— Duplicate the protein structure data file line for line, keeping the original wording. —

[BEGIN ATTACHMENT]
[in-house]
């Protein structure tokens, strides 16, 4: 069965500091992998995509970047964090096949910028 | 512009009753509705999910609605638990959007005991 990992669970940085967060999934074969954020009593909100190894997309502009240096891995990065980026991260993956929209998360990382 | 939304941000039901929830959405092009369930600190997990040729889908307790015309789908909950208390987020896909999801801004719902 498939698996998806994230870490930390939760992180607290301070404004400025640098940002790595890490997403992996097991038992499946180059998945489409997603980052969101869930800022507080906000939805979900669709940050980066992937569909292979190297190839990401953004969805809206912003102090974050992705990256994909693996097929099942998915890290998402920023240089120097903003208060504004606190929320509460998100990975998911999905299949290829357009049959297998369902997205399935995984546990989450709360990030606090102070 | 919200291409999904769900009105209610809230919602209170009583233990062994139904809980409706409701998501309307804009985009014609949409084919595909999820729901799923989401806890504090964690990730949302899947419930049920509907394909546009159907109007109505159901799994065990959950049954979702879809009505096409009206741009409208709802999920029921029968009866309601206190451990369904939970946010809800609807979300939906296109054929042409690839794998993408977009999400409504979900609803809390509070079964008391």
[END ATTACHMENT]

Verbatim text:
[in-house]
């Protein structure tokens, strides 16, 4: 069965500091992998995509970047964090096949910028 | 512009009753509705999910609605638990959007005991 990992669970940085967060999934074969954020009593909100190894997309502009240096891995990065980026991260993956929209998360990382 | 939304941000039901929830959405092009369930600190997990040729889908307790015309789908909950208390987020896909999801801004719902 498939698996998806994230870490930390939760992180607290301070404004400025640098940002790595890490997403992996097991038992499946180059998945489409997603980052969101869930800022507080906000939805979900669709940050980066992937569909292979190297190839990401953004969805809206912003102090974050992705990256994909693996097929099942998915890290998402920023240089120097903003208060504004606190929320509460998100990975998911999905299949290829357009049959297998369902997205399935995984546990989450709360990030606090102070 | 919200291409999904769900009105209610809230919602209170009583233990062994139904809980409706409701998501309307804009985009014609949409084919595909999820729901799923989401806890504090964690990730949302899947419930049920509907394909546009159907109007109505159901799994065990959950049954979702879809009505096409009206741009409208709802999920029921029968009866309601206190451990369904939970946010809800609807979300939906296109054929042409690839794998993408977009999400409504979900609803809390509070079964008391």